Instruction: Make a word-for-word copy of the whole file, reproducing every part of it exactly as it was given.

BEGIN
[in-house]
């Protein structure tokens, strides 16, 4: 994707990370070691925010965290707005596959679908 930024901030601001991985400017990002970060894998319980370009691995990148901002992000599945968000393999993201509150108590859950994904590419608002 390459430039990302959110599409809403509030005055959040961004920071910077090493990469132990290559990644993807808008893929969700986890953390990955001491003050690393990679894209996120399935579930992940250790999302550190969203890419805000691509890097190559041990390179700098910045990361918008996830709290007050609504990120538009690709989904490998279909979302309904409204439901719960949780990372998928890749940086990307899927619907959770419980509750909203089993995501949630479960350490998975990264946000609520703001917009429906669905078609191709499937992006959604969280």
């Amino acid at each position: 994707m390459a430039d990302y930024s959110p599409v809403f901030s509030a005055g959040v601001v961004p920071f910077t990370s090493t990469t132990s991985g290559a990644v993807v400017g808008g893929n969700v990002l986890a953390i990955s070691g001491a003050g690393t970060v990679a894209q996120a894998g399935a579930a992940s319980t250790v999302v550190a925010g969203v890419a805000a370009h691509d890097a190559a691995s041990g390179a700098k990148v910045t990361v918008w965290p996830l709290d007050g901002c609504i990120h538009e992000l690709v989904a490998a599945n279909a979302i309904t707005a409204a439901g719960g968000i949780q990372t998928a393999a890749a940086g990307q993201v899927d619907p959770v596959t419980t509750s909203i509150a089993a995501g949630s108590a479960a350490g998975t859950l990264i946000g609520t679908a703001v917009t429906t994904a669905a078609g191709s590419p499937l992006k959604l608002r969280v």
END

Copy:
[in-house]
């Protein structure tokens, strides 16, 4: 994707990370070691925010965290707005596959679908 930024901030601001991985400017990002970060894998319980370009691995990148901002992000599945968000393999993201509150108590859950994904590419608002 390459430039990302959110599409809403509030005055959040961004920071910077090493990469132990290559990644993807808008893929969700986890953390990955001491003050690393990679894209996120399935579930992940250790999302550190969203890419805000691509890097190559041990390179700098910045990361918008996830709290007050609504990120538009690709989904490998279909979302309904409204439901719960949780990372998928890749940086990307899927619907959770419980509750909203089993995501949630479960350490998975990264946000609520703001917009429906669905078609191709499937992006959604969280």
């Amino acid at each position: 994707m390459a430039d990302y930024s959110p599409v809403f901030s509030a005055g959040v601001v961004p920071f910077t990370s090493t990469t132990s991985g290559a990644v993807v400017g808008g893929n969700v990002l986890a953390i990955s070691g001491a003050g690393t970060v990679a894209q996120a894998g399935a579930a992940s319980t250790v999302v550190a925010g969203v890419a805000a370009h691509d890097a190559a691995s041990g390179a700098k990148v910045t990361v918008w965290p996830l709290d007050g901002c609504i990120h538009e992000l690709v989904a490998a599945n279909a979302i309904t707005a409204a439901g719960g968000i949780q990372t998928a393999a890749a940086g990307q993201v899927d619907p959770v596959t419980t509750s909203i509150a089993a995501g949630s108590a479960a350490g998975t859950l990264i946000g609520t679908a703001v917009t429906t994904a669905a078609g191709s590419p499937l992006k959604l608002r969280v």